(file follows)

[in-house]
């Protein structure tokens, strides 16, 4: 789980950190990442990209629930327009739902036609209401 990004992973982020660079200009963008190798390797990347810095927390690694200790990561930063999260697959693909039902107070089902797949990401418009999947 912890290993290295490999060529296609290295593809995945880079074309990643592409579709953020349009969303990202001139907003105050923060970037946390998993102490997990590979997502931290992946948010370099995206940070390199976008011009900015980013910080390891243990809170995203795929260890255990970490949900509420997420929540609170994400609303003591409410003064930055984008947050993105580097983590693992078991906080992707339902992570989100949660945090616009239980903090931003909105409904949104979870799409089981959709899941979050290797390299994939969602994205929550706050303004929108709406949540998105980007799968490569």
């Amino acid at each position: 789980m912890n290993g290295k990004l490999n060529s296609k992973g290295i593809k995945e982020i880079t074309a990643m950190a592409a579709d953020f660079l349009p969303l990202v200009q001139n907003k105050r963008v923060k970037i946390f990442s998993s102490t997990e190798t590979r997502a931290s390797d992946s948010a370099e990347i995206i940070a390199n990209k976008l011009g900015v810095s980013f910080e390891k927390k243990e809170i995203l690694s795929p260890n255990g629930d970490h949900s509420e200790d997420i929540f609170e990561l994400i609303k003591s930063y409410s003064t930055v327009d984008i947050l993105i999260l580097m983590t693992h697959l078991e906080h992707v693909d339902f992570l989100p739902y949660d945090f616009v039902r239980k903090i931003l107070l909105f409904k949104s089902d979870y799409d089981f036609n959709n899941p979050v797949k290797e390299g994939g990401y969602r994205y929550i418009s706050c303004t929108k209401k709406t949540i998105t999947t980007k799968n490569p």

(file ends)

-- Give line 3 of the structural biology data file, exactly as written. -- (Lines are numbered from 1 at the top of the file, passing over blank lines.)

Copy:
């Amino acid at each position: 789980m912890n290993g290295k990004l490999n060529s296609k992973g290295i593809k995945e982020i880079t074309a990643m950190a592409a579709d953020f660079l349009p969303l990202v200009q001139n907003k105050r963008v923060k970037i946390f990442s998993s102490t997990e190798t590979r997502a931290s390797d992946s948010a370099e990347i995206i940070a390199n990209k976008l011009g900015v810095s980013f910080e390891k927390k243990e809170i995203l690694s795929p260890n255990g629930d970490h949900s509420e200790d997420i929540f609170e990561l994400i609303k003591s930063y409410s003064t930055v327009d984008i947050l993105i999260l580097m983590t693992h697959l078991e906080h992707v693909d339902f992570l989100p739902y949660d945090f616009v039902r239980k903090i931003l107070l909105f409904k949104s089902d979870y799409d089981f036609n959709n899941p979050v797949k290797e390299g994939g990401y969602r994205y929550i418009s706050c303004t929108k209401k709406t949540i998105t999947t980007k799968n490569p």